Martian Time-Slip by Philip K. Dick

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This 1964 offering is the fifth book I have read by PKD (after The Man In The High Castle, The Three Stigmata Of Palmer Eldritch, Do Androids Dream Of Electric Sheep?, Flow My Tears, The Policeman Said) and it is probably my favourite from him yet. It is a novel of diverse characters and aspects: a domineering plumbing union boss, his do-gooder ex-wife, his concubine, a schizophrenic repairman, depressed and philandering black market luxury goods salesmen, property speculators, and an autistic child, all of which inhabit a Martian colony sparsely populated by mysterious natives. These disparate elements are bought together in a treatment of mental illness, reality, and greed which avoids being incomprehensible while being entertaining and insightful.

It is not too heavy handed, either. Often, the novel reads like a darkly comic soap opera from Mars, full of unhappy housewives, petty vendettas, and suburban ennui. Nevertheless, Dick’s mentally ill characters are the primary focus, and around them there are many observations about autism, schizophrenia, and the relationship between mental illness and the ‘normal’ reality. These ideas are informed by the author’s reading of Carl Jung, who is referenced throughout, as well by the author’s own experiences of schizophrenia in his early twenties. Autism and schizophrenia are portrayed in detail and with sympathy.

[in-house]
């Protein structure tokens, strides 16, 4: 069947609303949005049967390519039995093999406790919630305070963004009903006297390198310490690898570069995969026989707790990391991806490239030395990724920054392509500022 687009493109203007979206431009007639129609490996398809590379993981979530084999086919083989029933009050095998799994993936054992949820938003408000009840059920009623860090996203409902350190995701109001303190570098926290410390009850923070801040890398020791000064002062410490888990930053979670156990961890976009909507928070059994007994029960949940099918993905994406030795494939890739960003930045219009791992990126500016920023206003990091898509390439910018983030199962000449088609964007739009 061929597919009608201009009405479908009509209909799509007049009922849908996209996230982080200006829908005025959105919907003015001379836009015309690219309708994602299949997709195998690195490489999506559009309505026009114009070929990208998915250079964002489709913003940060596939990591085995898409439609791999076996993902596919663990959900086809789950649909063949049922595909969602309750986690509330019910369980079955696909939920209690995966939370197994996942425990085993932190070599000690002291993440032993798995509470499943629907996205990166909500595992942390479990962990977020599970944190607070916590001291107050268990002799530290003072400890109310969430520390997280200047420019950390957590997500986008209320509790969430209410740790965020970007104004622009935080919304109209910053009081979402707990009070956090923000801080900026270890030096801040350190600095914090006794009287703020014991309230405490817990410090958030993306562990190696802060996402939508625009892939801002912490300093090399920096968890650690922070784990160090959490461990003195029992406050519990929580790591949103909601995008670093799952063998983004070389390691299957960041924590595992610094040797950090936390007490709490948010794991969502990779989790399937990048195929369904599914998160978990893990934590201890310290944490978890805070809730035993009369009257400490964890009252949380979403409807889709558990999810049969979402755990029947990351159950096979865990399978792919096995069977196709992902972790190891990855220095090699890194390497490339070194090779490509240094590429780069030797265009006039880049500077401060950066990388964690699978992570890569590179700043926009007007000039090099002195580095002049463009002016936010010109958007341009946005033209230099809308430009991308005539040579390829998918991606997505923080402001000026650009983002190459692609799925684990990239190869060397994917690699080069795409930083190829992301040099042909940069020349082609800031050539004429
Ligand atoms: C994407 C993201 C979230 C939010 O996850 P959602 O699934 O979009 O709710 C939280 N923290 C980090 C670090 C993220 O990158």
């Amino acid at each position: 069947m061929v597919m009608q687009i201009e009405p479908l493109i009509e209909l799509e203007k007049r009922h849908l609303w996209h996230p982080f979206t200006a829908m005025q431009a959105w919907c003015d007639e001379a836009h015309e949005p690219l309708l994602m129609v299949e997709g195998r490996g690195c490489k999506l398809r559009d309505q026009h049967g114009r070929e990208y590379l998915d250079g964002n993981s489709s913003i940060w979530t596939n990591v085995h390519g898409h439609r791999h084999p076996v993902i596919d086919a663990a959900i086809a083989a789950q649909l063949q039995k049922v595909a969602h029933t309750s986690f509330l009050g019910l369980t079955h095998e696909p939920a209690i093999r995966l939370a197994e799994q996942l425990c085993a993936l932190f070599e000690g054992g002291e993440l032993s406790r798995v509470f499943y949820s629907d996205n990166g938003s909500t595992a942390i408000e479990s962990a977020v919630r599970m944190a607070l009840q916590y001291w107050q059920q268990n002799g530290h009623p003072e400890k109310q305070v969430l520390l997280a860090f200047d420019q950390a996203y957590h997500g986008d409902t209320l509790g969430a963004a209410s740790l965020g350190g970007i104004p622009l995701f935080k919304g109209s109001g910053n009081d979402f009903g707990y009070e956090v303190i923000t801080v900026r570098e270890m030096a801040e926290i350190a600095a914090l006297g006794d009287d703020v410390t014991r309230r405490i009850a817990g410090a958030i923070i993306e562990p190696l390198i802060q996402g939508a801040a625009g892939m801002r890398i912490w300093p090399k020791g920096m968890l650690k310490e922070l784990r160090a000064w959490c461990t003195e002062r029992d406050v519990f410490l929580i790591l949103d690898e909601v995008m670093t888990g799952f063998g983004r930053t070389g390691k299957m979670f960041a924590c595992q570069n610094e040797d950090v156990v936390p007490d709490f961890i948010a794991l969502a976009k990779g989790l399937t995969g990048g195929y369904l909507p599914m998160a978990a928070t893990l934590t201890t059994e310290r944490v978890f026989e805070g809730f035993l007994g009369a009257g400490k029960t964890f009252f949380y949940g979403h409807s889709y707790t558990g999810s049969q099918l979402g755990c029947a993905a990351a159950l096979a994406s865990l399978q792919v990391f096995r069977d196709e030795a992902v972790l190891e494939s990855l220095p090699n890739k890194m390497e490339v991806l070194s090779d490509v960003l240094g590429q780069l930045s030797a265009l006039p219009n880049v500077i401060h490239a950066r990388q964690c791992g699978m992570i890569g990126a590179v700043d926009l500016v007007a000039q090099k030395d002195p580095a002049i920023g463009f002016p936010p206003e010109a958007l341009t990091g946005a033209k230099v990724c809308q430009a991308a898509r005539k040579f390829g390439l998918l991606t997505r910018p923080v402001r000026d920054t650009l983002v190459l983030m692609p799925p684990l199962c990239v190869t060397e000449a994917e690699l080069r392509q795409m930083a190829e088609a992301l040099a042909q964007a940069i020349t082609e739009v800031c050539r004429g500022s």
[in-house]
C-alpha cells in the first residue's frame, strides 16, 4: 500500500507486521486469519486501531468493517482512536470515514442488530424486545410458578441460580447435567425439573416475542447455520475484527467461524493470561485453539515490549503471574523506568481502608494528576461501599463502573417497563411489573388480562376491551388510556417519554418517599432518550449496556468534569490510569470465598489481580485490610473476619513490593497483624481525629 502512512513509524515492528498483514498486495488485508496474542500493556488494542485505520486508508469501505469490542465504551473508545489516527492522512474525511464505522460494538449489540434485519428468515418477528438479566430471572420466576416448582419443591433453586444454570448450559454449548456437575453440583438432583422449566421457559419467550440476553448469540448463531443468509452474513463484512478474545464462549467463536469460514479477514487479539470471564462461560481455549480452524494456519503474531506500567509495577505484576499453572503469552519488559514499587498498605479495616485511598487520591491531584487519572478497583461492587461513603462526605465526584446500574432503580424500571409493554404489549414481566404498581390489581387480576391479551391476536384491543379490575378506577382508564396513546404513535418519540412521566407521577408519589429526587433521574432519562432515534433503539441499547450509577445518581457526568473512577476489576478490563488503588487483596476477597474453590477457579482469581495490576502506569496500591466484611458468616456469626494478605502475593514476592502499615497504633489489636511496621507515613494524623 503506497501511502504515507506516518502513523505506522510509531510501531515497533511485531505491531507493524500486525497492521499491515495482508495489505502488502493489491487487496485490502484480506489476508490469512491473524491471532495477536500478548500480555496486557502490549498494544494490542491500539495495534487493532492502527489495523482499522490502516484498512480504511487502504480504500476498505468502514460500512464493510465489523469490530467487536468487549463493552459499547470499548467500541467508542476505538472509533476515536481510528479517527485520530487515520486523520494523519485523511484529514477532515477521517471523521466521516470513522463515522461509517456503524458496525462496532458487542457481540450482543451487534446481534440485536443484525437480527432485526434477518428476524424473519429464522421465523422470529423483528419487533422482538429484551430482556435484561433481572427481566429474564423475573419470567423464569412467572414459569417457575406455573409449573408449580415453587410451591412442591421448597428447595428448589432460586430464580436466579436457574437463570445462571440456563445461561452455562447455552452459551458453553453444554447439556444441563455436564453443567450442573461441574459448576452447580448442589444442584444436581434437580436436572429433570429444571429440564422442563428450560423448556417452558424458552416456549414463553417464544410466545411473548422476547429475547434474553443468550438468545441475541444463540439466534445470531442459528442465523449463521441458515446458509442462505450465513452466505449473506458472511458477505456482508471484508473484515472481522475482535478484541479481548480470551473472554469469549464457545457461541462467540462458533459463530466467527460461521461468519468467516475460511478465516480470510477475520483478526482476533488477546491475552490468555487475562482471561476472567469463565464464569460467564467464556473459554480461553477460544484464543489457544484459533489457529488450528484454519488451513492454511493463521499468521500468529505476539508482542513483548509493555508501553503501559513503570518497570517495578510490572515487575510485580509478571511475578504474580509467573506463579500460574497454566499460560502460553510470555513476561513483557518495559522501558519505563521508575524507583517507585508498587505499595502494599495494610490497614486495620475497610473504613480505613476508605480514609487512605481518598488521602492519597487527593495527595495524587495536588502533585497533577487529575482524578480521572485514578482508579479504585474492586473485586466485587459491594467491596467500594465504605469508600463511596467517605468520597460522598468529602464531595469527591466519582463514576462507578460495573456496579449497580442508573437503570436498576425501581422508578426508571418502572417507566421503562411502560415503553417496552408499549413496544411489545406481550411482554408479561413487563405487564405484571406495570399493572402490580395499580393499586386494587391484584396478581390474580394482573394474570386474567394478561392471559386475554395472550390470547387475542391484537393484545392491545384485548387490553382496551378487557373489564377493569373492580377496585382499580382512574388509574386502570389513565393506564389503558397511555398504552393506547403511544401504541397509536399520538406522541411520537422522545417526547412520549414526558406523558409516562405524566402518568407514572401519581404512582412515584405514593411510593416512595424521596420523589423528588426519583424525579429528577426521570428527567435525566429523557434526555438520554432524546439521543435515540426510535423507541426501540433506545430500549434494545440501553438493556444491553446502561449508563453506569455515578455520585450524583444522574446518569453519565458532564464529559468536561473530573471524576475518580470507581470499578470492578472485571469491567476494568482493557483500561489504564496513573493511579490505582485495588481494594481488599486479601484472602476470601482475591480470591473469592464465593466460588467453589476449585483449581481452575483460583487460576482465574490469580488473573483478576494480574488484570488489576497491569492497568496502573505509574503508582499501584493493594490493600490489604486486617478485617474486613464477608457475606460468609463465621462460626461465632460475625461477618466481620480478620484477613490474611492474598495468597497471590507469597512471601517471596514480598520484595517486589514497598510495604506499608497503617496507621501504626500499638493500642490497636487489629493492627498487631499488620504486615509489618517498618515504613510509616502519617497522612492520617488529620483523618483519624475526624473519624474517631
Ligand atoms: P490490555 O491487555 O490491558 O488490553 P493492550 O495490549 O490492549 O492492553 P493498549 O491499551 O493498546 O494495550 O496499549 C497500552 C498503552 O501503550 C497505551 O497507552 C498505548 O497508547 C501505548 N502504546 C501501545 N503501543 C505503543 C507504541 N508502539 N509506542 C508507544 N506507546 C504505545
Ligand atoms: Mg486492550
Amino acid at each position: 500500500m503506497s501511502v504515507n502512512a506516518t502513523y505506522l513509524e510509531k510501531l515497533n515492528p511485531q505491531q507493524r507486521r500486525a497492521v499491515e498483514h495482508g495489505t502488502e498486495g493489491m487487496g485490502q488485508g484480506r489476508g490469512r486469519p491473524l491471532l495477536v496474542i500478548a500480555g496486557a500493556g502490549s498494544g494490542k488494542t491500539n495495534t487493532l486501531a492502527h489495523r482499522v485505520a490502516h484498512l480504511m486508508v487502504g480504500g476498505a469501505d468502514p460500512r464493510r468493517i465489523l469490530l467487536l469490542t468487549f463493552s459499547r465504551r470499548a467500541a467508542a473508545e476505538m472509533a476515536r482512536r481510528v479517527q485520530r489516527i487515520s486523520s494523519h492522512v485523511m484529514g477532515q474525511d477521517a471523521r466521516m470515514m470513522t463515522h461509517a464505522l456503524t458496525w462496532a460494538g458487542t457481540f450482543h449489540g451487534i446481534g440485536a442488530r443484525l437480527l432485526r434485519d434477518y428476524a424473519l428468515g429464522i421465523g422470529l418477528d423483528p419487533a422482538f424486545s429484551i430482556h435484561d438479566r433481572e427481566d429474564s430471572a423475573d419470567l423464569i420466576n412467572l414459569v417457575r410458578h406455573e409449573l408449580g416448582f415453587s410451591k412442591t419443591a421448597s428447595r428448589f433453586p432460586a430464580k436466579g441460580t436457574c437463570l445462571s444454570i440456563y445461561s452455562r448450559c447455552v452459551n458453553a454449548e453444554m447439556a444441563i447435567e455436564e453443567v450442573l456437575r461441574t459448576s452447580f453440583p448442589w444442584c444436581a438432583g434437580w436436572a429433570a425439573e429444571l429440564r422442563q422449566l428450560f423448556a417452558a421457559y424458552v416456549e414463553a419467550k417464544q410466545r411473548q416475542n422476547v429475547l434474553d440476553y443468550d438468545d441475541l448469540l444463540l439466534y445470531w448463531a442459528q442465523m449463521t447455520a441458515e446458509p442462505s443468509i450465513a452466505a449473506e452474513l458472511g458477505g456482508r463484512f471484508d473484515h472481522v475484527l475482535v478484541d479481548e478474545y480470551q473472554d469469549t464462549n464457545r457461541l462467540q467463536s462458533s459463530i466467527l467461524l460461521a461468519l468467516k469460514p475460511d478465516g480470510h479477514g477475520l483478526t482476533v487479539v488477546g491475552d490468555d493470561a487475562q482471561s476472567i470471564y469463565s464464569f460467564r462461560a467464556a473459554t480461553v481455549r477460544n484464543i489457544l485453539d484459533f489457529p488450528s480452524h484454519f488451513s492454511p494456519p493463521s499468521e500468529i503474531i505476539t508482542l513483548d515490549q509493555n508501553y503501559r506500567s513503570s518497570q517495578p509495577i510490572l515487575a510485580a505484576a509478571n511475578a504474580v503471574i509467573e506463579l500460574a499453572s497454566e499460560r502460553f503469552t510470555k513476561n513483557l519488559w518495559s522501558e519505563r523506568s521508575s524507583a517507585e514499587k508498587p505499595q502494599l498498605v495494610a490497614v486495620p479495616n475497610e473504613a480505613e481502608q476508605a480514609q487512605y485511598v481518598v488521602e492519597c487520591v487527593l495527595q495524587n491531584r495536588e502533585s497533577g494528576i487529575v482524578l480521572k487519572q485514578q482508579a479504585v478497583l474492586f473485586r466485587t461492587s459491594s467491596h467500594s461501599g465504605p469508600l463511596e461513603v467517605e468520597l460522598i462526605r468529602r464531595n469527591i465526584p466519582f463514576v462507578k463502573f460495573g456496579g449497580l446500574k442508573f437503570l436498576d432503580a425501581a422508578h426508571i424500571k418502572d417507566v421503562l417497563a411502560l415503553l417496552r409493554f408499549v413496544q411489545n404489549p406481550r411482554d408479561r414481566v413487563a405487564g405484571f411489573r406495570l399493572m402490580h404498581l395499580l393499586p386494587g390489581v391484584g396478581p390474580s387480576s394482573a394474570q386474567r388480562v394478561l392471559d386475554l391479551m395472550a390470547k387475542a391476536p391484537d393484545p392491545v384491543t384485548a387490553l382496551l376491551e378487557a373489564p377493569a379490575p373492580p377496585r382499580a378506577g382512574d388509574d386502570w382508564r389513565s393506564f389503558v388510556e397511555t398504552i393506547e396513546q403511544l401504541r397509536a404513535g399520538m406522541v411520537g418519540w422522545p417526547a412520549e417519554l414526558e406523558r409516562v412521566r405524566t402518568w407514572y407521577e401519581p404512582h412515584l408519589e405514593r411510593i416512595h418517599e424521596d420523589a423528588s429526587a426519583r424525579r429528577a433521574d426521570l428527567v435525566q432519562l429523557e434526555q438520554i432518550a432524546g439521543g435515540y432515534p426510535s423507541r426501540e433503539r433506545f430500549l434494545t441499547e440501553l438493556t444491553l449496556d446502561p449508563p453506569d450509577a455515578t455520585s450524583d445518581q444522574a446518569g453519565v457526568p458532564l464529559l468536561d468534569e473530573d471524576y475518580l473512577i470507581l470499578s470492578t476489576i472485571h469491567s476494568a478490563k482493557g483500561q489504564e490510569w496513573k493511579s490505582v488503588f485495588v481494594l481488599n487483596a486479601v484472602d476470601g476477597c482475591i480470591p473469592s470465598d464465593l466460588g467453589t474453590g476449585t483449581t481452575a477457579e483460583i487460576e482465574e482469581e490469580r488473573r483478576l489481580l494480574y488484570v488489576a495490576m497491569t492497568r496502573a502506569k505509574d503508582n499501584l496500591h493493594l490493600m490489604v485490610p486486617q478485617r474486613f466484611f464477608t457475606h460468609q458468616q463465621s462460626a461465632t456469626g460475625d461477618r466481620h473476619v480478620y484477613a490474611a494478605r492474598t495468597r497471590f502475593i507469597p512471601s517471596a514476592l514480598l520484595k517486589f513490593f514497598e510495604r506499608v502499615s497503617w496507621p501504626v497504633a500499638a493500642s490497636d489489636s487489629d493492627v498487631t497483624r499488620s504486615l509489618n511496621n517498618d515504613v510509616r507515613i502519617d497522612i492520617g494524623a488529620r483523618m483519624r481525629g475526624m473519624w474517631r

The book takes a speculative leap when it imagines how a mentally ill person’s perception of reality can be contagious. The world of the autistic child collides with the self-interested world of business and greed, embodied by a villain who is equally charismatic and unlikable. Here is the meat of the novel, where the perceptions of several characters become blurred with images of decay, time-lapses, and illusion. These are in turns inventive, jarring, and evocative.

Overall I would emphatically recommend this book for those new to Philip K Dick, as well as established readers, and those with an interest in soft SF, and subjects of mental illness alongside psychology.

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